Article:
Tag Archives: Trans

LGBT Youth Awareness Training

LGBT Youth Awareness Training Workshop May2014Friday 9th May 2014: 2-5pm at the ELOP Centre
Cost £30 per person

Sexual orientation and gender identity are two of the protected characteristics specified in The Equality Act (2010) as minority groups at elevated risk of experiencing many health inequalities and discrimination. Ensure your organisation and staff are LGB&T aware by accessing ELOP’s multidisciplinary LGBT Youth Awareness Training.

PLEASE DOWNLOAD OUR BOOKING FORM HERE:
ELOP Booking Form – LGBT Youth Awareness Training Workshop May2014<
ELOP – LGBT Youth Awareness Training Workshop May2014

New role at cliniQ

In the last month I have officially joined the team at cliniQ in Soho, to help provide sexual health and wellbeing services to the trans* communities, their friends, families and significant others. Running from 56 Dean Street on a Wednesday evening (5.30 – 7.30), cliniQ works in partnership with a range of organisations (such as London Friend and GALOP) to provide safe, reliable support services for trans* people as well as clinical sexual health services, cervical screening and liver function tests.

The clinic is run by and with trans* people, working with trans* aware clinicians who offer discreet, respectful services; working from a model that should be replicated throughout health and wellbeing services. I genuinely couldn’t be happier to be involved with the organisation. 

Check out North London’s incredible trans* and queer friendly service Open Barbers

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Open Barbers is a queer and trans* friendly haircutting service in North London offering wicked haircuts and an inclusive atmosphere. Here is their manifesto:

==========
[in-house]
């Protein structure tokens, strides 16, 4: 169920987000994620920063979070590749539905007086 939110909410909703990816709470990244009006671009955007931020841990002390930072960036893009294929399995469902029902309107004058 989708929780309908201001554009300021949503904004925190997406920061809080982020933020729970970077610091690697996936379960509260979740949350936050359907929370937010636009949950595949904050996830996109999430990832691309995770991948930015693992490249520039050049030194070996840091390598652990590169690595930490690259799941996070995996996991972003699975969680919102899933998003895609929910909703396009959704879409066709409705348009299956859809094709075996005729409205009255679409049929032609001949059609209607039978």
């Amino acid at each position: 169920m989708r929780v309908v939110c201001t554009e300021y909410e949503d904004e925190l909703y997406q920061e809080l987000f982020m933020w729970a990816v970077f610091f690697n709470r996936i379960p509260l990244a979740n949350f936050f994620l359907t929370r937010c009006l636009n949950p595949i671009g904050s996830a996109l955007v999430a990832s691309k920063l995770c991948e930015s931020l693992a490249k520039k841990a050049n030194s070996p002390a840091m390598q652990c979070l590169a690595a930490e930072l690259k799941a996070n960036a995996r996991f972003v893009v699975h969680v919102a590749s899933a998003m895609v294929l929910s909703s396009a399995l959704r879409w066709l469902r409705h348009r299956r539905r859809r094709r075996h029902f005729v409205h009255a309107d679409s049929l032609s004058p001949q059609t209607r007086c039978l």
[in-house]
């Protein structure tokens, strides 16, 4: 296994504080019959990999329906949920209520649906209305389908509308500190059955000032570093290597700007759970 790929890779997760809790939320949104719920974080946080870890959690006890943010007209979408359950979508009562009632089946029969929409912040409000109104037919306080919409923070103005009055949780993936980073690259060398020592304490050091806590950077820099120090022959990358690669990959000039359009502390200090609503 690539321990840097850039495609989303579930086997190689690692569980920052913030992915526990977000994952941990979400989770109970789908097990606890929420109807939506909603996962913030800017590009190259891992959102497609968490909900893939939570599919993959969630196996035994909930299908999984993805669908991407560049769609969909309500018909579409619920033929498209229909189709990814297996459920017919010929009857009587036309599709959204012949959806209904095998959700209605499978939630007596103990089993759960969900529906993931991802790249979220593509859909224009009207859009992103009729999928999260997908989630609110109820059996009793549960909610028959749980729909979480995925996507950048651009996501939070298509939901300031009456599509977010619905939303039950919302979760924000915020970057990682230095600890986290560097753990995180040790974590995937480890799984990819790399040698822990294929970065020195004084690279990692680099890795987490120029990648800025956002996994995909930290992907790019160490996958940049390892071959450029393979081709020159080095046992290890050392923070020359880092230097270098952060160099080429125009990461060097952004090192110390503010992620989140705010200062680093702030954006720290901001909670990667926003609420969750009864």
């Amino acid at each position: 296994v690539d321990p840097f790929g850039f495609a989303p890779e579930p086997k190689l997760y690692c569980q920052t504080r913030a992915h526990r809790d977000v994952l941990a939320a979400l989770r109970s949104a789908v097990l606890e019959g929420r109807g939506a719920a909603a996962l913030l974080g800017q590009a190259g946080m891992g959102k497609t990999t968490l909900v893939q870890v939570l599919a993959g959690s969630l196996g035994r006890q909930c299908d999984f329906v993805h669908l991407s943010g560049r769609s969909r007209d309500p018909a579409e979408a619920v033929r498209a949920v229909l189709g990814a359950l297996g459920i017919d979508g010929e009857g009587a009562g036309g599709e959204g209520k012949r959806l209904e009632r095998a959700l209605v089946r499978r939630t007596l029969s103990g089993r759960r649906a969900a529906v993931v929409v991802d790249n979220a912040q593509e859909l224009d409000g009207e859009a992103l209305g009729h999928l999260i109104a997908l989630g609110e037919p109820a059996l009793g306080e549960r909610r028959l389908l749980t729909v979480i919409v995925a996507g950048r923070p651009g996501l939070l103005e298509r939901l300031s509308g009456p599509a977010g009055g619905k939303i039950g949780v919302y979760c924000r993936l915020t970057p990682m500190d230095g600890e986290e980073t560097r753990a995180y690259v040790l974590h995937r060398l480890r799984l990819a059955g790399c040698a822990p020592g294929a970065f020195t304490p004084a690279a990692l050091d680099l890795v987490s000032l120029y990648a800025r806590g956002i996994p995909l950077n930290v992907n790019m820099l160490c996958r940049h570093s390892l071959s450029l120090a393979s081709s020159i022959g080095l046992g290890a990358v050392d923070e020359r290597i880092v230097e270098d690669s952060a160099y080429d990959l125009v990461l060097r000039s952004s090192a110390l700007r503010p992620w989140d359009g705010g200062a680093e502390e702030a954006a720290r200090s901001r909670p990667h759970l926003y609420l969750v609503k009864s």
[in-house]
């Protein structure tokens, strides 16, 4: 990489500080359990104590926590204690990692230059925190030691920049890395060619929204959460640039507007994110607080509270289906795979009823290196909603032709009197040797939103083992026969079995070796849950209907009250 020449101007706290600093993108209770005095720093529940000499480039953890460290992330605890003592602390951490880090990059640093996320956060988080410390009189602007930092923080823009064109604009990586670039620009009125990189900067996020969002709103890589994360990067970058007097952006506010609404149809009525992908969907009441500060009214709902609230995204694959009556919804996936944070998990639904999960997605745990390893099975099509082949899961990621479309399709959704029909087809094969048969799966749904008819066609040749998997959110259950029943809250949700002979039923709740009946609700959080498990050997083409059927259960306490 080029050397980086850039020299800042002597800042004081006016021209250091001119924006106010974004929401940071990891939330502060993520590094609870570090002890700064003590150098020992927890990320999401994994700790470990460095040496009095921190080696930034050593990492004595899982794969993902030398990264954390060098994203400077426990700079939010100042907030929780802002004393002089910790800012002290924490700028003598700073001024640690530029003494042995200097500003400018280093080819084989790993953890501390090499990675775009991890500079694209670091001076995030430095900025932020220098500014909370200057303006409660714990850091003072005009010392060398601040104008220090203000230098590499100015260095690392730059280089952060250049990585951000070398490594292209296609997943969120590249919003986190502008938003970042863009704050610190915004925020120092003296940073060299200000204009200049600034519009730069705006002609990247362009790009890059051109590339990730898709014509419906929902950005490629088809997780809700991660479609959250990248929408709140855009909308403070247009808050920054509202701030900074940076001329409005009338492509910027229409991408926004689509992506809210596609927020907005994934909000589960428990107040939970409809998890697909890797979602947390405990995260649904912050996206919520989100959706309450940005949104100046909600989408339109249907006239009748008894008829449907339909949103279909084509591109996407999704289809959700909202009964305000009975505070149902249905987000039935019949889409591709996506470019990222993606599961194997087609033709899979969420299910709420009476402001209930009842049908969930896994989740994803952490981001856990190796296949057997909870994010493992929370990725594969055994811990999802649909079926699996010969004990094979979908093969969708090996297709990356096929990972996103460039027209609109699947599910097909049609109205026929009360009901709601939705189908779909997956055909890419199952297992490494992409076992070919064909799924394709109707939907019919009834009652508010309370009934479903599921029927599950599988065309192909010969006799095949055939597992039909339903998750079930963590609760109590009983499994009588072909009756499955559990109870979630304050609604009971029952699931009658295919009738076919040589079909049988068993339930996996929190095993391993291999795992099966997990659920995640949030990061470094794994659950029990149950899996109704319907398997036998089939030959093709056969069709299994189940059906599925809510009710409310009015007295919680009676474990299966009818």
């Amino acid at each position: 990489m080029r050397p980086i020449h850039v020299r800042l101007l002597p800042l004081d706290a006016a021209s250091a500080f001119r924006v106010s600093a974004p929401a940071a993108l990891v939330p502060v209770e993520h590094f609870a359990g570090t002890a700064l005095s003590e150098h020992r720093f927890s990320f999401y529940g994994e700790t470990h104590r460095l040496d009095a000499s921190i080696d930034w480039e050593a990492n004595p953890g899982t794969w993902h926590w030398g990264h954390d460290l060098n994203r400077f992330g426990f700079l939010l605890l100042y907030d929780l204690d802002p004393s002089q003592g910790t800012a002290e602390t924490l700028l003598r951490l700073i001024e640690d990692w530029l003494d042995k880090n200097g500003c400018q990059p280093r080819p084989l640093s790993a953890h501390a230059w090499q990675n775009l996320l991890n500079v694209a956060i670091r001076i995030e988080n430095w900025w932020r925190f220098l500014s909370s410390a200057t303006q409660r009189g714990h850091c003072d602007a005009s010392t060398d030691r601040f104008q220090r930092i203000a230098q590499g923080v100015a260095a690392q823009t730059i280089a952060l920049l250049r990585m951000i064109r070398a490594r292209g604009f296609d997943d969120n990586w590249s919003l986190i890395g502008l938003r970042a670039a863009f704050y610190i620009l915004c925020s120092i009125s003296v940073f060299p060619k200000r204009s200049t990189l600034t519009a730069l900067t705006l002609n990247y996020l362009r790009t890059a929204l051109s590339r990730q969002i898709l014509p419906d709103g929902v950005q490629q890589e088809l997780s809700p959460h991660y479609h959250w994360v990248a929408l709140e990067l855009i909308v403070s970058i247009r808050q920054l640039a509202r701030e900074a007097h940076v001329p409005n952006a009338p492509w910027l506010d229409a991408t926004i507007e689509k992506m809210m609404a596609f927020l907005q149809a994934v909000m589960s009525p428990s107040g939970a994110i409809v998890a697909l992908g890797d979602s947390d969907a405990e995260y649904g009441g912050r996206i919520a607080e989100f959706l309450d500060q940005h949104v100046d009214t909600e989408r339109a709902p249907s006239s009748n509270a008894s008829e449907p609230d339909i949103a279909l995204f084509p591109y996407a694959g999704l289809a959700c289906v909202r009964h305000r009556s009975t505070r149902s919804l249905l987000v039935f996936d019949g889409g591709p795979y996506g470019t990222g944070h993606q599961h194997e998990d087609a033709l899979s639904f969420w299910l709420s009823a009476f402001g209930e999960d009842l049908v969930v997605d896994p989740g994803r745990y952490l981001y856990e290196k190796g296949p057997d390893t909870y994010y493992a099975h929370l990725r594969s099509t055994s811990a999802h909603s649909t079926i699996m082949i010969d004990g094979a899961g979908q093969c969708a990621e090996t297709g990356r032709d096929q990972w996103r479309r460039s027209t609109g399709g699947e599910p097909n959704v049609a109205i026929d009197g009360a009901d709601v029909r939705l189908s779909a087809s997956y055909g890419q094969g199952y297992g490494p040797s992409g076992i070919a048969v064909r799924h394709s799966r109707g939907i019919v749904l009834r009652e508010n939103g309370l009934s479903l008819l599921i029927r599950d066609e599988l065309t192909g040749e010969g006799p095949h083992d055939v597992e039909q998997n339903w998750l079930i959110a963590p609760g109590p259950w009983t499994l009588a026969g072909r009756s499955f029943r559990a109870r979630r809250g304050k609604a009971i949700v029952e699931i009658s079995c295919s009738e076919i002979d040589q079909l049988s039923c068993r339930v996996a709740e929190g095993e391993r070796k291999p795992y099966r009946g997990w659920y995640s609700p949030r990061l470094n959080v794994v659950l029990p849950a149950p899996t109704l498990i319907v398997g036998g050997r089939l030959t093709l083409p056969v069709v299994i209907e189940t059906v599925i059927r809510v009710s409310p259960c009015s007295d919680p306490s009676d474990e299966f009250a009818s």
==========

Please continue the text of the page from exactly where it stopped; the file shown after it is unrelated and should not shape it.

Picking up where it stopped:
“Open Barbers is a hairdressing service for all genders and sexualities led by Greygory, Klara, Felix and Clancey.

Who we are and what we do:

We offer a personalised and warm haircutting experience with a queer and trans friendly attitude. We seek to promote the diversity of identities in society and celebrate people’s appearance in the way they wish to be seen.

Open Barbers started in March 2011, building on hairdressing skills and experience developed by Greygory and Klara over the last decade. Open Barbers has already participated in several events including Latitude Festival, Schmoozing For Art with artist Brian Lobel and the Jewish Community Centre, Bar Wotever, Queer Fayre and House of Stars. The experience has been extremely well received creating a thriving mailing list and online interaction from Open Barbers clients. An interview with Open Barbers features in Dapper Q online magazine celebrating our new initiative, bringing international acclaim to our diverse approach.

Contact us:

If you are interested in coming along or making an appointment, please contact us at openbarbers@gmail.com”

Further NHS England Twitter Clubs

Following the amazing success of the recent consultations by NHS England, the following twitter clubs will be taking place:

Tuesday 17 December 1 pm- Minorities within the trans* community (for example intersex, people with disabilities, people from ethnic minorities etc)
Thursday 19 December 8 pm- Children and young trans* people
Wednesday 8 January 1 o clock- Older trans* people
Tuesday 14 January 6 o clock- wrap-up session: any issues not covered so far.